With political strife and worries about global warming, economic growth and debt, it’s easy to lose sight of the fact that the human race isn’t doomed just yet.
We know this because of the enormous amount of technical innovation happening everywhere — making life easier and more fun. This reminds us the world is still full of brain power, raw entrepreneurial spirit and, what the heck, I’ll say it, “positive vibes.”
“We are seeing more innovation now than we have ever seen,” says Catherine Wood, the CEO and chief investment officer of ARK Invest. ARK runs several exchange traded funds (ETFs) that invest in disruptive innovation. There can be good money in this.
One of them:
3D printers aren’t as ubiquitous as some predicted. But deep inside companies, 3D printers are already widely used to make specialized parts and design prototypes in sectors ranging from auto makers and aerospace, to defense and footwear.
Despite this, ARK Invest’s 3D Printing ETF has been a bad performer. ARK still loves the space, though. “Our confidence in 3D printing has not diminished,” says CIO Wood. She thinks uptake will be particularly strong in aerospace and medical devices. “We think this is a coiled spring.”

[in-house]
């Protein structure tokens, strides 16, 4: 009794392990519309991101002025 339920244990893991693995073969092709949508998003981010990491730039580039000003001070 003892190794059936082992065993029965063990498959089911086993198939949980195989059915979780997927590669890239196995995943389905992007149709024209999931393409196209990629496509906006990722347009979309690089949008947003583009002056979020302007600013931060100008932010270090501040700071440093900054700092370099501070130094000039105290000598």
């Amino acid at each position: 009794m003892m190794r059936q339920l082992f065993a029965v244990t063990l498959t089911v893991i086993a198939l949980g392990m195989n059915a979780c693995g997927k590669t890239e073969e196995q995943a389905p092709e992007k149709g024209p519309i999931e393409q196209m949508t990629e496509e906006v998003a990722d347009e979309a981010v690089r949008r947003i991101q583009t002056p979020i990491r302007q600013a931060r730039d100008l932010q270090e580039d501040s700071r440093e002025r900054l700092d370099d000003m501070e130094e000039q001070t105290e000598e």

One favorite play here is Stratasys SSYS, +0.13% Its 3D printers, materials and software are used by Team Penske and Andretti Autosport in auto racing, and the British car maker McLaren Automotive. It also has a strong foothold in aerospace, health care and consumer products. Another favorite is Materialise MTLS, -0.24% which provides 3D printing software and services, with strengths in health care where it prints medical devices, implants and patient-specific surgical guides.
Both companies are overweight positions in the 3D Printing ETF. They’re also in the ARK Innovation and ARK Industrial Innovation ETFs.
The hidden risk: 3D printing remains a niche market without much growth.